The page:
Tristam Surges, an American statesman, born in Rochester, Mass., Feb. 26, 1770, died in Providence, R. I., Oct. 13, 1853. He graduated at Rhode Island college (now Brown university), Providence, in 1796, studied law, and became a leader of the Rhode Island bar. In 1815 he was made chief justice of the state, but went out of office in 1816 with the defeat of the federalists, and became professor of oratory and belles-lettres in Brown university. He was a representative in congress from Rhode Island from 1825 to 1835. A speech on the judiciary soon made him prominent. He submitted a bill proposing a system of pensions for the surviving soldiers of the revolution, and made many brilliant speeches in support of a protective tariff. He used sarcasm with great effect in debate, especially in his famous dispute with John Randolph. Though generally opposed to President Jackson, he fully sustained his course in respect to nullification. His vehement opposition to Mr. Clay's compromise tariff bill contributed to his losing his seat in congress in 1835, after which he retired from public life.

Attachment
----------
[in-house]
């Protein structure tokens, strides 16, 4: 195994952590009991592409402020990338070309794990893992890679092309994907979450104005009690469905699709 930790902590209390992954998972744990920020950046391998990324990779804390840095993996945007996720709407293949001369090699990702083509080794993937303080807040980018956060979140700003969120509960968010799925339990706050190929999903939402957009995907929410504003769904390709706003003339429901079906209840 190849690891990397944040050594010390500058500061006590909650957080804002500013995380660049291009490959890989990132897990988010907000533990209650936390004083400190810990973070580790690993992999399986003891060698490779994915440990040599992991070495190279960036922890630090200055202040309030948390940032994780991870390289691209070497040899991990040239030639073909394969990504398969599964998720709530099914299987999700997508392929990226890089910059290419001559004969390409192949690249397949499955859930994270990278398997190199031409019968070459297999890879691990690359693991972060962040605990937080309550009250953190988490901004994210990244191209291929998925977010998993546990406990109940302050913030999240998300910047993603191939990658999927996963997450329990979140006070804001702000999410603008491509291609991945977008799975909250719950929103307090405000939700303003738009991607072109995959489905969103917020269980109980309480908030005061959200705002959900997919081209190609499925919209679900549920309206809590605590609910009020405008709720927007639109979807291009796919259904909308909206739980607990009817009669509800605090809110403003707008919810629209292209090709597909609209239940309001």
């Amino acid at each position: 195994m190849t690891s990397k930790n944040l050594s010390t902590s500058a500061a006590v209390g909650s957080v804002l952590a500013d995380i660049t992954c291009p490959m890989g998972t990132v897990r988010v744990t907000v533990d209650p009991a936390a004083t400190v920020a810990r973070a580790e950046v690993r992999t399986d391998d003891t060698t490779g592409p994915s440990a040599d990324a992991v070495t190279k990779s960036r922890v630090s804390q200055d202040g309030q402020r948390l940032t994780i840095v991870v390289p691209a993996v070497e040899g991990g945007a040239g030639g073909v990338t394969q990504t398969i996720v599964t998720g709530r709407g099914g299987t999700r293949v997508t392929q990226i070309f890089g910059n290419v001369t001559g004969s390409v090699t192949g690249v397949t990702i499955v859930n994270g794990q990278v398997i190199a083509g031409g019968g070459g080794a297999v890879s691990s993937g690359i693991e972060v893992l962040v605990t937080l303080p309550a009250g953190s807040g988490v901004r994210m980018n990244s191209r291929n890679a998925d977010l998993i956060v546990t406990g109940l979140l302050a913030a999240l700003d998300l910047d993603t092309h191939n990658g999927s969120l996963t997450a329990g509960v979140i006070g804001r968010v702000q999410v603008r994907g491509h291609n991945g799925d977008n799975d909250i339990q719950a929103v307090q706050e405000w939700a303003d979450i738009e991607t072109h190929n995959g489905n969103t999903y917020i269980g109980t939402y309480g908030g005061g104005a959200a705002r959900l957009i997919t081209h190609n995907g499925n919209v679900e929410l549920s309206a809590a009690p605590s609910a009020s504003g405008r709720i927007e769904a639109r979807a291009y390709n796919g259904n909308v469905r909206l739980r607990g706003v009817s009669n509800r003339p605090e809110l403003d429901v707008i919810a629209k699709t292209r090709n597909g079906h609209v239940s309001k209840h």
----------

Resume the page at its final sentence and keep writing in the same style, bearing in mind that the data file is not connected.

He published a number of his speeches, and in 1839 appeared his "Battle of Lake Erie, with Notices of Commodore Elliott's Conduct." A memoir of him, with selections from his speeches and writings, was published by Henry L. Bowen in 1835, and another memoir appeared in 1869.